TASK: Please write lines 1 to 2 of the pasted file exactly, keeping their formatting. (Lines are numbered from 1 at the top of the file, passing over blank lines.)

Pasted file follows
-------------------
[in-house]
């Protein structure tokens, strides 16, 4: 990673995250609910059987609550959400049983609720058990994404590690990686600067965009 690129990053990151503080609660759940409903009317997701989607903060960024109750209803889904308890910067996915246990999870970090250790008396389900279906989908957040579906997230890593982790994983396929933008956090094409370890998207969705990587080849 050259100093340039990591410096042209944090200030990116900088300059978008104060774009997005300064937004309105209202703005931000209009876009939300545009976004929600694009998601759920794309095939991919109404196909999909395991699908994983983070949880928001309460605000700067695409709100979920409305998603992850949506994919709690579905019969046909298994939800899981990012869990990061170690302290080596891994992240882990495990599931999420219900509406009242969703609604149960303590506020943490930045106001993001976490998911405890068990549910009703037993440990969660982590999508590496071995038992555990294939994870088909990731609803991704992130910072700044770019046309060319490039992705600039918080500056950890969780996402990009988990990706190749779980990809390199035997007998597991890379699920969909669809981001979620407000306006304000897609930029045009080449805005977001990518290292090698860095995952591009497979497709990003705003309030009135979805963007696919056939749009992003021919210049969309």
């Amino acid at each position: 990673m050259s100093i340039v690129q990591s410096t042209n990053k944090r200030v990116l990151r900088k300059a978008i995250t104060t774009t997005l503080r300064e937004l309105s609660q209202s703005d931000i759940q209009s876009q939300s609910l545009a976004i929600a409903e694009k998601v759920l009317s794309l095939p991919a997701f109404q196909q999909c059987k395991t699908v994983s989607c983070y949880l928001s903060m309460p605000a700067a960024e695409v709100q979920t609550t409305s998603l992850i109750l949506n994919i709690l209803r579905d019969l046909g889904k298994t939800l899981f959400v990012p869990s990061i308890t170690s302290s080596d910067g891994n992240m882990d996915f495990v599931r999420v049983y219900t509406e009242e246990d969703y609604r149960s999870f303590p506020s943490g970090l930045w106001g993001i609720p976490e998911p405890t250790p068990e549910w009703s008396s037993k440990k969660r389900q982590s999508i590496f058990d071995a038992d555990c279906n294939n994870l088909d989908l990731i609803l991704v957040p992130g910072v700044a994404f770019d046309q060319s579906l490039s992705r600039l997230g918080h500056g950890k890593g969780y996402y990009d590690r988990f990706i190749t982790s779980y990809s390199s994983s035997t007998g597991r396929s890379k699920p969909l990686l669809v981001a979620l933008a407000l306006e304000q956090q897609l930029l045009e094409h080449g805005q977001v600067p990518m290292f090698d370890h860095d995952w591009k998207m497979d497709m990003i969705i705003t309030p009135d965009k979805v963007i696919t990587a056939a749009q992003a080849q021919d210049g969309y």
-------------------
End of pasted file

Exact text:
[in-house]
């Protein structure tokens, strides 16, 4: 990673995250609910059987609550959400049983609720058990994404590690990686600067965009 690129990053990151503080609660759940409903009317997701989607903060960024109750209803889904308890910067996915246990999870970090250790008396389900279906989908957040579906997230890593982790994983396929933008956090094409370890998207969705990587080849 050259100093340039990591410096042209944090200030990116900088300059978008104060774009997005300064937004309105209202703005931000209009876009939300545009976004929600694009998601759920794309095939991919109404196909999909395991699908994983983070949880928001309460605000700067695409709100979920409305998603992850949506994919709690579905019969046909298994939800899981990012869990990061170690302290080596891994992240882990495990599931999420219900509406009242969703609604149960303590506020943490930045106001993001976490998911405890068990549910009703037993440990969660982590999508590496071995038992555990294939994870088909990731609803991704992130910072700044770019046309060319490039992705600039918080500056950890969780996402990009988990990706190749779980990809390199035997007998597991890379699920969909669809981001979620407000306006304000897609930029045009080449805005977001990518290292090698860095995952591009497979497709990003705003309030009135979805963007696919056939749009992003021919210049969309």